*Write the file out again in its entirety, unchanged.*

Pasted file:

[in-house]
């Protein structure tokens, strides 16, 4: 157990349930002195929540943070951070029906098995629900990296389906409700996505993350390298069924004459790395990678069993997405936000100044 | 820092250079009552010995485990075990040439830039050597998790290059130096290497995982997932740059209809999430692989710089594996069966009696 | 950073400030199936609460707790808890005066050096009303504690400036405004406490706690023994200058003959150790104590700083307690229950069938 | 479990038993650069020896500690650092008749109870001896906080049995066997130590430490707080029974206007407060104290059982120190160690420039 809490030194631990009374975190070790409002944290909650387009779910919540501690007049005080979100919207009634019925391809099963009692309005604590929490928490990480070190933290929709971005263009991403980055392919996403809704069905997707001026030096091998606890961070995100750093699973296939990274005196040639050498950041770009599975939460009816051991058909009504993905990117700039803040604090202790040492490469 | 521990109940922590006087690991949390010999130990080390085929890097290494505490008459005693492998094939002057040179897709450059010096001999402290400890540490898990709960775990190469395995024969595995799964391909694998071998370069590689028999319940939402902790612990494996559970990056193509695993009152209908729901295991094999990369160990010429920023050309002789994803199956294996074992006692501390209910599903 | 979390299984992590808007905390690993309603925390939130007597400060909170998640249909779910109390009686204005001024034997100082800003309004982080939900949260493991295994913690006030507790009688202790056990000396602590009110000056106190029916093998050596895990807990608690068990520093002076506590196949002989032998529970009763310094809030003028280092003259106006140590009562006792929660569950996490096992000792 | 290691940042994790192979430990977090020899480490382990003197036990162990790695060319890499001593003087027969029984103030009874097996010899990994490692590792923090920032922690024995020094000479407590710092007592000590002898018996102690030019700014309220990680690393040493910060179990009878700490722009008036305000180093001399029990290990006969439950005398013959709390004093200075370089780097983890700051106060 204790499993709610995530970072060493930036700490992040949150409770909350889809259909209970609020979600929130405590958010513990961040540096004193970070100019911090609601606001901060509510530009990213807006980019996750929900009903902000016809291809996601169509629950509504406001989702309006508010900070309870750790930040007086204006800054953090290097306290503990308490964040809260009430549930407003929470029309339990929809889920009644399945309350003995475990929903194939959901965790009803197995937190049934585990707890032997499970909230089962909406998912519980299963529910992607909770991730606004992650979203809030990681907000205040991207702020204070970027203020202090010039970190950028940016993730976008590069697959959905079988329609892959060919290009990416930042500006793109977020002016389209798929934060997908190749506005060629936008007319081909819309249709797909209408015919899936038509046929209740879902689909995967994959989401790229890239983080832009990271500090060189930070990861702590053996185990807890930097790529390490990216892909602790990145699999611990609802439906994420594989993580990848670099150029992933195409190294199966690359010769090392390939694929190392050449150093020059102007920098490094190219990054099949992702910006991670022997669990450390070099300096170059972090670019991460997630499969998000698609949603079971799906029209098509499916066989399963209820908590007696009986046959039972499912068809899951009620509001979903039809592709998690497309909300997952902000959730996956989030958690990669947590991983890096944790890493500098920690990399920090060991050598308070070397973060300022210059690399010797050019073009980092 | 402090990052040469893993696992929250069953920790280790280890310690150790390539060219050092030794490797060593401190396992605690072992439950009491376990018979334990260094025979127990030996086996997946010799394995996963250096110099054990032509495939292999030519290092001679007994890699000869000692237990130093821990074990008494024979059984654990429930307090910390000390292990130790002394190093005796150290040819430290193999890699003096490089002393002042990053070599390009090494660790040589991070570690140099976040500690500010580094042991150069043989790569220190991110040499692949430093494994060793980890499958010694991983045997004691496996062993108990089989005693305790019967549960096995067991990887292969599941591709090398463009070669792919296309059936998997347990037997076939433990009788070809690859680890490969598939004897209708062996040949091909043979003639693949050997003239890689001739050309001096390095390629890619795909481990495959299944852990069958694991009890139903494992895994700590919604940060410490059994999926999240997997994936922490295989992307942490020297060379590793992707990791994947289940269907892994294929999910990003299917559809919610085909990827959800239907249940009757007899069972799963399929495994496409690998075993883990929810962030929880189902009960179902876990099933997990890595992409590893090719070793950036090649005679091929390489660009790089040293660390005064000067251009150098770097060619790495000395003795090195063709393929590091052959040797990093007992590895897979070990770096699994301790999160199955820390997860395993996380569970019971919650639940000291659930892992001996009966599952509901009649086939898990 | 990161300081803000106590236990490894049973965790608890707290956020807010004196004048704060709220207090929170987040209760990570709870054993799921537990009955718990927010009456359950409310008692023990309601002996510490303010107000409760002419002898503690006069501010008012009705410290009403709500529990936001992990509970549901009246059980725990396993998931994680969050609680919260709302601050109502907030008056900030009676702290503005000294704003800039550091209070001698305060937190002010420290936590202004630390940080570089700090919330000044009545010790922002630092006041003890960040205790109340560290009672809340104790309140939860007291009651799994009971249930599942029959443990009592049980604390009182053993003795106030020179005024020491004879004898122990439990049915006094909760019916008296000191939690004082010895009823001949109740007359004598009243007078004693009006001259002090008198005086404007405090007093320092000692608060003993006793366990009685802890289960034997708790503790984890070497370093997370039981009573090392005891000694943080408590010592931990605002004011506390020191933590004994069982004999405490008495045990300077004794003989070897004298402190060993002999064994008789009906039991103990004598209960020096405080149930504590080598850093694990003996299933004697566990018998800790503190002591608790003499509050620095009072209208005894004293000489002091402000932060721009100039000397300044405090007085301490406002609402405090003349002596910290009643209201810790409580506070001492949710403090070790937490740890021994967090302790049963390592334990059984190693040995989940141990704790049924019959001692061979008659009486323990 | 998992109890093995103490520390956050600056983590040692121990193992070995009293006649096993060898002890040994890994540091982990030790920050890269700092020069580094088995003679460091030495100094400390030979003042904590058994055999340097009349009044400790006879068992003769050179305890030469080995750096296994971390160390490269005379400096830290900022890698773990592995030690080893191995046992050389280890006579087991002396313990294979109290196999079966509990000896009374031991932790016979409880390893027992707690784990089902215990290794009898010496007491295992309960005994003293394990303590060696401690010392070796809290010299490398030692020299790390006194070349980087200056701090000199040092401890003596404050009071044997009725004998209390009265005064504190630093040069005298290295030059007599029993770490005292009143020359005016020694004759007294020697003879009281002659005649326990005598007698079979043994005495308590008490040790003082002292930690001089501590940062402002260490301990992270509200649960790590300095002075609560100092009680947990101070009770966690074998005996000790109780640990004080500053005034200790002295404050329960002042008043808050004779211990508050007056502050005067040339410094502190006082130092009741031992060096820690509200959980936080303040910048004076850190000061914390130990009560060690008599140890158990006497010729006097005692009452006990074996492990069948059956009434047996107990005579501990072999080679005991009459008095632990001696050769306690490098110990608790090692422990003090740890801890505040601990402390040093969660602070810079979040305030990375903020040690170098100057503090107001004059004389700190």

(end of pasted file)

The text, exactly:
[in-house]
């Protein structure tokens, strides 16, 4: 157990349930002195929540943070951070029906098995629900990296389906409700996505993350390298069924004459790395990678069993997405936000100044 | 820092250079009552010995485990075990040439830039050597998790290059130096290497995982997932740059209809999430692989710089594996069966009696 | 950073400030199936609460707790808890005066050096009303504690400036405004406490706690023994200058003959150790104590700083307690229950069938 | 479990038993650069020896500690650092008749109870001896906080049995066997130590430490707080029974206007407060104290059982120190160690420039 809490030194631990009374975190070790409002944290909650387009779910919540501690007049005080979100919207009634019925391809099963009692309005604590929490928490990480070190933290929709971005263009991403980055392919996403809704069905997707001026030096091998606890961070995100750093699973296939990274005196040639050498950041770009599975939460009816051991058909009504993905990117700039803040604090202790040492490469 | 521990109940922590006087690991949390010999130990080390085929890097290494505490008459005693492998094939002057040179897709450059010096001999402290400890540490898990709960775990190469395995024969595995799964391909694998071998370069590689028999319940939402902790612990494996559970990056193509695993009152209908729901295991094999990369160990010429920023050309002789994803199956294996074992006692501390209910599903 | 979390299984992590808007905390690993309603925390939130007597400060909170998640249909779910109390009686204005001024034997100082800003309004982080939900949260493991295994913690006030507790009688202790056990000396602590009110000056106190029916093998050596895990807990608690068990520093002076506590196949002989032998529970009763310094809030003028280092003259106006140590009562006792929660569950996490096992000792 | 290691940042994790192979430990977090020899480490382990003197036990162990790695060319890499001593003087027969029984103030009874097996010899990994490692590792923090920032922690024995020094000479407590710092007592000590002898018996102690030019700014309220990680690393040493910060179990009878700490722009008036305000180093001399029990290990006969439950005398013959709390004093200075370089780097983890700051106060 204790499993709610995530970072060493930036700490992040949150409770909350889809259909209970609020979600929130405590958010513990961040540096004193970070100019911090609601606001901060509510530009990213807006980019996750929900009903902000016809291809996601169509629950509504406001989702309006508010900070309870750790930040007086204006800054953090290097306290503990308490964040809260009430549930407003929470029309339990929809889920009644399945309350003995475990929903194939959901965790009803197995937190049934585990707890032997499970909230089962909406998912519980299963529910992607909770991730606004992650979203809030990681907000205040991207702020204070970027203020202090010039970190950028940016993730976008590069697959959905079988329609892959060919290009990416930042500006793109977020002016389209798929934060997908190749506005060629936008007319081909819309249709797909209408015919899936038509046929209740879902689909995967994959989401790229890239983080832009990271500090060189930070990861702590053996185990807890930097790529390490990216892909602790990145699999611990609802439906994420594989993580990848670099150029992933195409190294199966690359010769090392390939694929190392050449150093020059102007920098490094190219990054099949992702910006991670022997669990450390070099300096170059972090670019991460997630499969998000698609949603079971799906029209098509499916066989399963209820908590007696009986046959039972499912068809899951009620509001979903039809592709998690497309909300997952902000959730996956989030958690990669947590991983890096944790890493500098920690990399920090060991050598308070070397973060300022210059690399010797050019073009980092 | 402090990052040469893993696992929250069953920790280790280890310690150790390539060219050092030794490797060593401190396992605690072992439950009491376990018979334990260094025979127990030996086996997946010799394995996963250096110099054990032509495939292999030519290092001679007994890699000869000692237990130093821990074990008494024979059984654990429930307090910390000390292990130790002394190093005796150290040819430290193999890699003096490089002393002042990053070599390009090494660790040589991070570690140099976040500690500010580094042991150069043989790569220190991110040499692949430093494994060793980890499958010694991983045997004691496996062993108990089989005693305790019967549960096995067991990887292969599941591709090398463009070669792919296309059936998997347990037997076939433990009788070809690859680890490969598939004897209708062996040949091909043979003639693949050997003239890689001739050309001096390095390629890619795909481990495959299944852990069958694991009890139903494992895994700590919604940060410490059994999926999240997997994936922490295989992307942490020297060379590793992707990791994947289940269907892994294929999910990003299917559809919610085909990827959800239907249940009757007899069972799963399929495994496409690998075993883990929810962030929880189902009960179902876990099933997990890595992409590893090719070793950036090649005679091929390489660009790089040293660390005064000067251009150098770097060619790495000395003795090195063709393929590091052959040797990093007992590895897979070990770096699994301790999160199955820390997860395993996380569970019971919650639940000291659930892992001996009966599952509901009649086939898990 | 990161300081803000106590236990490894049973965790608890707290956020807010004196004048704060709220207090929170987040209760990570709870054993799921537990009955718990927010009456359950409310008692023990309601002996510490303010107000409760002419002898503690006069501010008012009705410290009403709500529990936001992990509970549901009246059980725990396993998931994680969050609680919260709302601050109502907030008056900030009676702290503005000294704003800039550091209070001698305060937190002010420290936590202004630390940080570089700090919330000044009545010790922002630092006041003890960040205790109340560290009672809340104790309140939860007291009651799994009971249930599942029959443990009592049980604390009182053993003795106030020179005024020491004879004898122990439990049915006094909760019916008296000191939690004082010895009823001949109740007359004598009243007078004693009006001259002090008198005086404007405090007093320092000692608060003993006793366990009685802890289960034997708790503790984890070497370093997370039981009573090392005891000694943080408590010592931990605002004011506390020191933590004994069982004999405490008495045990300077004794003989070897004298402190060993002999064994008789009906039991103990004598209960020096405080149930504590080598850093694990003996299933004697566990018998800790503190002591608790003499509050620095009072209208005894004293000489002091402000932060721009100039000397300044405090007085301490406002609402405090003349002596910290009643209201810790409580506070001492949710403090070790937490740890021994967090302790049963390592334990059984190693040995989940141990704790049924019959001692061979008659009486323990 | 998992109890093995103490520390956050600056983590040692121990193992070995009293006649096993060898002890040994890994540091982990030790920050890269700092020069580094088995003679460091030495100094400390030979003042904590058994055999340097009349009044400790006879068992003769050179305890030469080995750096296994971390160390490269005379400096830290900022890698773990592995030690080893191995046992050389280890006579087991002396313990294979109290196999079966509990000896009374031991932790016979409880390893027992707690784990089902215990290794009898010496007491295992309960005994003293394990303590060696401690010392070796809290010299490398030692020299790390006194070349980087200056701090000199040092401890003596404050009071044997009725004998209390009265005064504190630093040069005298290295030059007599029993770490005292009143020359005016020694004759007294020697003879009281002659005649326990005598007698079979043994005495308590008490040790003082002292930690001089501590940062402002260490301990992270509200649960790590300095002075609560100092009680947990101070009770966690074998005996000790109780640990004080500053005034200790002295404050329960002042008043808050004779211990508050007056502050005067040339410094502190006082130092009741031992060096820690509200959980936080303040910048004076850190000061914390130990009560060690008599140890158990006497010729006097005692009452006990074996492990069948059956009434047996107990005579501990072999080679005991009459008095632990001696050769306690490098110990608790090692422990003090740890801890505040601990402390040093969660602070810079979040305030990375903020040690170098100057503090107001004059004389700190």